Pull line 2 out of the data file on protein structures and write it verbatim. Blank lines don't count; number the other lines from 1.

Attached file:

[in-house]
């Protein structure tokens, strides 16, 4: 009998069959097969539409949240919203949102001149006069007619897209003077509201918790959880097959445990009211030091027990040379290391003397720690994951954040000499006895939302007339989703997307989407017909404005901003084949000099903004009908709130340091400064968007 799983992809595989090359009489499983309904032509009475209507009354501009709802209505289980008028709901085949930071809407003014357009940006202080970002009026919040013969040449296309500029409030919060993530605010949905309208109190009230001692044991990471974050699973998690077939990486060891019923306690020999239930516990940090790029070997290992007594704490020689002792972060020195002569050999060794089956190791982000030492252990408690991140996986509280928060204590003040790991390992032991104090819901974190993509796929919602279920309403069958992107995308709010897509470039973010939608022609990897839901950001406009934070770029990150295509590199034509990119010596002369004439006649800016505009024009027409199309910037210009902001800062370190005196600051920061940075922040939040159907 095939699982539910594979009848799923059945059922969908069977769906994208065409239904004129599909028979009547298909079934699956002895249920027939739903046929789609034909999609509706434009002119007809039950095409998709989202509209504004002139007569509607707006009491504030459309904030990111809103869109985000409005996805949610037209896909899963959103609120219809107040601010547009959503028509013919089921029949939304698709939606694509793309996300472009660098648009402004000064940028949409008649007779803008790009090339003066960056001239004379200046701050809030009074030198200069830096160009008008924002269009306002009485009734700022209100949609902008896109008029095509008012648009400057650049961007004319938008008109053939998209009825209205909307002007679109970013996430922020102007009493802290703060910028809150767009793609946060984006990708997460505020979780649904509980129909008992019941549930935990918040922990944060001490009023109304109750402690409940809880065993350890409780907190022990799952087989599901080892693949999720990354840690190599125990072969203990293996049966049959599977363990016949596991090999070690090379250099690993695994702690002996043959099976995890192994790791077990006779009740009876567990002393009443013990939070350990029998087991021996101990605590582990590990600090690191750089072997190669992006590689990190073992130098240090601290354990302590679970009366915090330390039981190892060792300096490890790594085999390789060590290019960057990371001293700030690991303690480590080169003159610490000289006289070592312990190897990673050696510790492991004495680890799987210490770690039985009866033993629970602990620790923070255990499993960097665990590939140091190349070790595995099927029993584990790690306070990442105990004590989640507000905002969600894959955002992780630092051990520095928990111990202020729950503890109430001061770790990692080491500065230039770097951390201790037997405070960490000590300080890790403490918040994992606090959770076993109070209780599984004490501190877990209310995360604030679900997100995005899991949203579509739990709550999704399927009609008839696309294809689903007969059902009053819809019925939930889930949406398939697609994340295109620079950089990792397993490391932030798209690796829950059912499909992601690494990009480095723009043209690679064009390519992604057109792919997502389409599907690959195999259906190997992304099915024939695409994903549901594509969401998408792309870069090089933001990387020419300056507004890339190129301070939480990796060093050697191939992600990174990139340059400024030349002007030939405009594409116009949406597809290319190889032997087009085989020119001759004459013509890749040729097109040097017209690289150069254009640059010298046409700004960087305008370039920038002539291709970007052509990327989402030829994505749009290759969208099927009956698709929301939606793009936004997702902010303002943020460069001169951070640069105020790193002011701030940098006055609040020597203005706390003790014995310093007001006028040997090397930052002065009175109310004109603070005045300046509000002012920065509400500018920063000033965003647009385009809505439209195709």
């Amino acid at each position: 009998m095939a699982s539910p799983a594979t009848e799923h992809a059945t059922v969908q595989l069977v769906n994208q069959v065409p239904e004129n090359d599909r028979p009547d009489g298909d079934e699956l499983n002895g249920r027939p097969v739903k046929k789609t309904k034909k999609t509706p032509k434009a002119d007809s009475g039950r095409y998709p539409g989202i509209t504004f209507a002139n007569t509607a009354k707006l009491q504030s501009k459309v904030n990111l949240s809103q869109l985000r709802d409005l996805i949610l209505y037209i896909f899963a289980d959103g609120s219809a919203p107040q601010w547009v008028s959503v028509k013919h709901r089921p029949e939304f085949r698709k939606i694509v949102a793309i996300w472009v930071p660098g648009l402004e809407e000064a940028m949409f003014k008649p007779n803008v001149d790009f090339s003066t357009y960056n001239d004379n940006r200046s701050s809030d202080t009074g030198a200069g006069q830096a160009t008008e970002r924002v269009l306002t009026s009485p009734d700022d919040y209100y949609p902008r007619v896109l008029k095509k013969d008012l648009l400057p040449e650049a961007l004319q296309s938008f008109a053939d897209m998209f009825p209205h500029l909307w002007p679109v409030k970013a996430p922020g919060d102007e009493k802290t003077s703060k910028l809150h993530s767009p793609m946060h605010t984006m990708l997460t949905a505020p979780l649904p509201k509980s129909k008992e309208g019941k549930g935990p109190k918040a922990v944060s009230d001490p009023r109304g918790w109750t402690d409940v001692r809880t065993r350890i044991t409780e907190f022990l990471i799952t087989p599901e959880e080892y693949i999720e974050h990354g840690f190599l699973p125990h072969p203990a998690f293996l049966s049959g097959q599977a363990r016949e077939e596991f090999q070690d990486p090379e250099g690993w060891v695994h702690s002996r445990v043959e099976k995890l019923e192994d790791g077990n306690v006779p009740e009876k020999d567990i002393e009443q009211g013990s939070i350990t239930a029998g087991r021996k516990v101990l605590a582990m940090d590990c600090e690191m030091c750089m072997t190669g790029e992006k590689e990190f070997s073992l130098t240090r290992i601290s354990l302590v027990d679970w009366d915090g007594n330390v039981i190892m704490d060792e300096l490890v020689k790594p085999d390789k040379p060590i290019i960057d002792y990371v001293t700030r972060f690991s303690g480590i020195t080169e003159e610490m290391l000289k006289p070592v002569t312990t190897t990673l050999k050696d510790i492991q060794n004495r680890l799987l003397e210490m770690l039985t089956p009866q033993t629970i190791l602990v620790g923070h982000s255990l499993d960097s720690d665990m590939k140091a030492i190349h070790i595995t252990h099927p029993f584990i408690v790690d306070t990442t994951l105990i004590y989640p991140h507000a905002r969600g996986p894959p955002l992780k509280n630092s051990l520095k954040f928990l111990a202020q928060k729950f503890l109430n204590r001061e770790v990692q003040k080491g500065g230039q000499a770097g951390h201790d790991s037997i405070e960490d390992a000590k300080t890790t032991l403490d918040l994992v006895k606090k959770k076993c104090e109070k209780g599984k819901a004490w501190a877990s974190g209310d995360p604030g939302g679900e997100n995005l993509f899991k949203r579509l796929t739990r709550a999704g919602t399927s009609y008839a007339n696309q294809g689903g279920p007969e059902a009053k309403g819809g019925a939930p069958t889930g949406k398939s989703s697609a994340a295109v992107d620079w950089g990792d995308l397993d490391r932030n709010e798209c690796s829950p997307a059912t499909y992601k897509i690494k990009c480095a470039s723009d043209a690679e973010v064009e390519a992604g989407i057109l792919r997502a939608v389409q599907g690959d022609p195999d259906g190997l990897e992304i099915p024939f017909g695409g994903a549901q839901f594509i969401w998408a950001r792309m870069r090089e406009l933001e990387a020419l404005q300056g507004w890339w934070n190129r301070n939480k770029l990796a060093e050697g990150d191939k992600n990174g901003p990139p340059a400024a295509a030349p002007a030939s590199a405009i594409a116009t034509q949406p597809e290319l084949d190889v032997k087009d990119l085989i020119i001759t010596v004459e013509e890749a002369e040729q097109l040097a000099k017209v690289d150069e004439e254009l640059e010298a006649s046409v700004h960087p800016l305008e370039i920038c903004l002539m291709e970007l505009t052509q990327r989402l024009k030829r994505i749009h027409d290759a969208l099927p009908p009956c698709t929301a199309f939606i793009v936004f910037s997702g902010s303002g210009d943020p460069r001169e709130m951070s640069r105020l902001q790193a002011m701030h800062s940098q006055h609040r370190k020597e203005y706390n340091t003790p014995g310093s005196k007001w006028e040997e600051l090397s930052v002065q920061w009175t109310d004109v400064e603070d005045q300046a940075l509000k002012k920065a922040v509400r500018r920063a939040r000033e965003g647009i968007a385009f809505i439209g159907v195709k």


């Protein structure tokens, strides 16, 4: 009998069959097969539409949240919203949102001149006069007619897209003077509201918790959880097959445990009211030091027990040379290391003397720690994951954040000499006895939302007339989703997307989407017909404005901003084949000099903004009908709130340091400064968007 799983992809595989090359009489499983309904032509009475209507009354501009709802209505289980008028709901085949930071809407003014357009940006202080970002009026919040013969040449296309500029409030919060993530605010949905309208109190009230001692044991990471974050699973998690077939990486060891019923306690020999239930516990940090790029070997290992007594704490020689002792972060020195002569050999060794089956190791982000030492252990408690991140996986509280928060204590003040790991390992032991104090819901974190993509796929919602279920309403069958992107995308709010897509470039973010939608022609990897839901950001406009934070770029990150295509590199034509990119010596002369004439006649800016505009024009027409199309910037210009902001800062370190005196600051920061940075922040939040159907 095939699982539910594979009848799923059945059922969908069977769906994208065409239904004129599909028979009547298909079934699956002895249920027939739903046929789609034909999609509706434009002119007809039950095409998709989202509209504004002139007569509607707006009491504030459309904030990111809103869109985000409005996805949610037209896909899963959103609120219809107040601010547009959503028509013919089921029949939304698709939606694509793309996300472009660098648009402004000064940028949409008649007779803008790009090339003066960056001239004379200046701050809030009074030198200069830096160009008008924002269009306002009485009734700022209100949609902008896109008029095509008012648009400057650049961007004319938008008109053939998209009825209205909307002007679109970013996430922020102007009493802290703060910028809150767009793609946060984006990708997460505020979780649904509980129909008992019941549930935990918040922990944060001490009023109304109750402690409940809880065993350890409780907190022990799952087989599901080892693949999720990354840690190599125990072969203990293996049966049959599977363990016949596991090999070690090379250099690993695994702690002996043959099976995890192994790791077990006779009740009876567990002393009443013990939070350990029998087991021996101990605590582990590990600090690191750089072997190669992006590689990190073992130098240090601290354990302590679970009366915090330390039981190892060792300096490890790594085999390789060590290019960057990371001293700030690991303690480590080169003159610490000289006289070592312990190897990673050696510790492991004495680890799987210490770690039985009866033993629970602990620790923070255990499993960097665990590939140091190349070790595995099927029993584990790690306070990442105990004590989640507000905002969600894959955002992780630092051990520095928990111990202020729950503890109430001061770790990692080491500065230039770097951390201790037997405070960490000590300080890790403490918040994992606090959770076993109070209780599984004490501190877990209310995360604030679900997100995005899991949203579509739990709550999704399927009609008839696309294809689903007969059902009053819809019925939930889930949406398939697609994340295109620079950089990792397993490391932030798209690796829950059912499909992601690494990009480095723009043209690679064009390519992604057109792919997502389409599907690959195999259906190997992304099915024939695409994903549901594509969401998408792309870069090089933001990387020419300056507004890339190129301070939480990796060093050697191939992600990174990139340059400024030349002007030939405009594409116009949406597809290319190889032997087009085989020119001759004459013509890749040729097109040097017209690289150069254009640059010298046409700004960087305008370039920038002539291709970007052509990327989402030829994505749009290759969208099927009956698709929301939606793009936004997702902010303002943020460069001169951070640069105020790193002011701030940098006055609040020597203005706390003790014995310093007001006028040997090397930052002065009175109310004109603070005045300046509000002012920065509400500018920063000033965003647009385009809505439209195709």